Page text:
Who doesn’t love Apple? They have sleek and easy to use products, their late CEO was one of the coolest geeks ever, and their stock price has treated shareholders very well.
But one thing we know about stock prices that seem to only go up – the party never lasts forever.
We’re not suggesting that investors run out and liquidate their Apple investments.
We think it’s a great, well run company, and in fact we’re doing our best to run a “Microsoft free” environment here at EL CAP.
We are, however, mindful of the old retail expression: until something better comes along, you’re the best. All of Apple’s competitors have the company firmly locked into their cross hairs, and you can’t protect coolness or sleek, easy to use products with patents.
Investors shouldn’t ignore the fact that Apple missed their most recent earnings report. Back when I worked for one of the biggest investment banks on Wall Street, we once had a meeting with the Director of the firm’s research department. We asked him what he thought the biggest, most common mistake was that research analysts routinely make.
Without hesitation, he said that when a company has a bad quarter, the analysts drink the investor relations cool-aid and assume that it was just a glitch in the quarter. But he said that nine times out of 10, it’s never just one bad quarter and an earnings miss often foretells a string of disappointing quarters.
It doesn’t take a genius to jump on the momentum bandwagon and buy the current Wall Street darling. Good investors have an eerie ability to sense when it’s time to get out. It goes beyond spread sheets, price targets, and complex models – good investors get a gut feeling when it’s time to sell.
One well known Boston investor once told me that buying growth stocks was a bit like buying race cars and said that the tricky thing about race cars is that they get driven so hard that at some point the wheels fall off. He said it was his job to sell the stocks just before the wheels fell off. It’s easier said than done.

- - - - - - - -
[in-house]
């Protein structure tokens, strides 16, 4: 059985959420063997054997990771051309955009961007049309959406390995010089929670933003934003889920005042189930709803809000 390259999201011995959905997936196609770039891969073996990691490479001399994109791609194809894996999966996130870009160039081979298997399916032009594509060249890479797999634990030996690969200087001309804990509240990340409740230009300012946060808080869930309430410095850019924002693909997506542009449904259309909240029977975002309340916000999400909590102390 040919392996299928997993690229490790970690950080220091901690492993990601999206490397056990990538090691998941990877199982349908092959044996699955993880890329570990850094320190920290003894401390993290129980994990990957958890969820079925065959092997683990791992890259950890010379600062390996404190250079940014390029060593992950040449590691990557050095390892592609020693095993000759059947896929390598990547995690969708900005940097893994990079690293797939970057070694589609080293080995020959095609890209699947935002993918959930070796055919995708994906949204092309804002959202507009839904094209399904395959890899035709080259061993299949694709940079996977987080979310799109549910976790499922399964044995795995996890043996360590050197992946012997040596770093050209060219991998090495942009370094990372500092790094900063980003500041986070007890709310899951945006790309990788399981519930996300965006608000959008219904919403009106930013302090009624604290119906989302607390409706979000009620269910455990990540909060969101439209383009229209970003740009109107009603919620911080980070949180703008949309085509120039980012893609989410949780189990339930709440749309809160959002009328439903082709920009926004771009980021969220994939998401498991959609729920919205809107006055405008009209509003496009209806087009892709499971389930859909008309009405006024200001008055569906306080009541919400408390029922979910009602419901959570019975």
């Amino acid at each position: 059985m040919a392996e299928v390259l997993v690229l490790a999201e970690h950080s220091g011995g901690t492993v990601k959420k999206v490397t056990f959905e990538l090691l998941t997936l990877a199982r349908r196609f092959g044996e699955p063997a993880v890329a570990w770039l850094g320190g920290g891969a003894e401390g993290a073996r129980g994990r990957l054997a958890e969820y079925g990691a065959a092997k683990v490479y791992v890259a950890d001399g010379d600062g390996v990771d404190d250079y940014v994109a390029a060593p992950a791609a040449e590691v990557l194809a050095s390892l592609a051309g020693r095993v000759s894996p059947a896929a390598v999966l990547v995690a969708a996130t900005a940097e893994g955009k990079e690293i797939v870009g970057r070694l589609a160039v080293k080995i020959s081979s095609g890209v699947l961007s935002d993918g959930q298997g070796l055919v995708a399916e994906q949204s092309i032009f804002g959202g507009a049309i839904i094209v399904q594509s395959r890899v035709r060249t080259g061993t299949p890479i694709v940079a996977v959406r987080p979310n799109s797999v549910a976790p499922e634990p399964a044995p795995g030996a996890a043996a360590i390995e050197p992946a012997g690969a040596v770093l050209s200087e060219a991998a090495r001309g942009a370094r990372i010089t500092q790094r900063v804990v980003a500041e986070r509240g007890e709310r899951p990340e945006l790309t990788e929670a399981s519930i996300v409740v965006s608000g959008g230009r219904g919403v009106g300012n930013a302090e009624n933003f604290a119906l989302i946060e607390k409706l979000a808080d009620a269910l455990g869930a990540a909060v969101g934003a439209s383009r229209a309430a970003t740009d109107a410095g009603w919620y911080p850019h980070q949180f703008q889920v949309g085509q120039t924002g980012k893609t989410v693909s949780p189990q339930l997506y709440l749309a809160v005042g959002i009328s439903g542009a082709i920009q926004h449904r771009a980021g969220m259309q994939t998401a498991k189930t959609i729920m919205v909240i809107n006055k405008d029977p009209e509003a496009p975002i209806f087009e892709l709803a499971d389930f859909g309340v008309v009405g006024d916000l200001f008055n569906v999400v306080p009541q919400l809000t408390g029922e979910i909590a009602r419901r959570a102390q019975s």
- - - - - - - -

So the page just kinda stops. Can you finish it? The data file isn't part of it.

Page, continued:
Some investors have hard and fast rules for when it’s time to sell stocks. One portfolio manager I covered, an old timer who had done business with my father and grandfather, had invested in a veterinarian hospital chain. The stock did well and was a real highflier for a while. Then it happened. Like many small, aggressive growth companies, the company announced that the wheels had fallen off and the stock got crushed.
I called the old timer and he was furious, I mean really mad. I was a bit puzzled as this certainly wasn’t the first time that he owned a stock that had blown up but I talked to him for a bit and the truth came out. He had broken one of his three cardinal rules of investing. Apparently the CEO of the company had a ponytail – yup, rule number one, don’t buy the stock if the CEO has a ponytail (I assume that this rule only applies to male CEOs).
His other cardinal rules were: be leery of companies based in Florida, and if a company relocates to Florida sell the stock, and if the CEO of the company buys a professional sports franchise, sell the stock.
We haven’t back tested these rules, and we certainly don’t personally have anything against ponytails, Florida, or professional sports. The rules do seem a bit quirky, but we can think of several well known stocks that investors could have avoided by following them. Under Dennis Kozlowski, Tyco International relocated its US headquarters to Boca Raton Florida, Adelphia Communications CEO owned the Buffalo Sabers, and isn’t Research In Motion co-CEO Jim Balsillie in the market for a NHL team?
We don’t know what the future holds for Apple’s share price, but we do think that the easy money has been made. Now begins the hard part. But if Apple’s new CEO, Tim Cook, shows up at the next product launch with a ponytail, relocates to the Sunshine State, or buys the Dodgers – watch out below.
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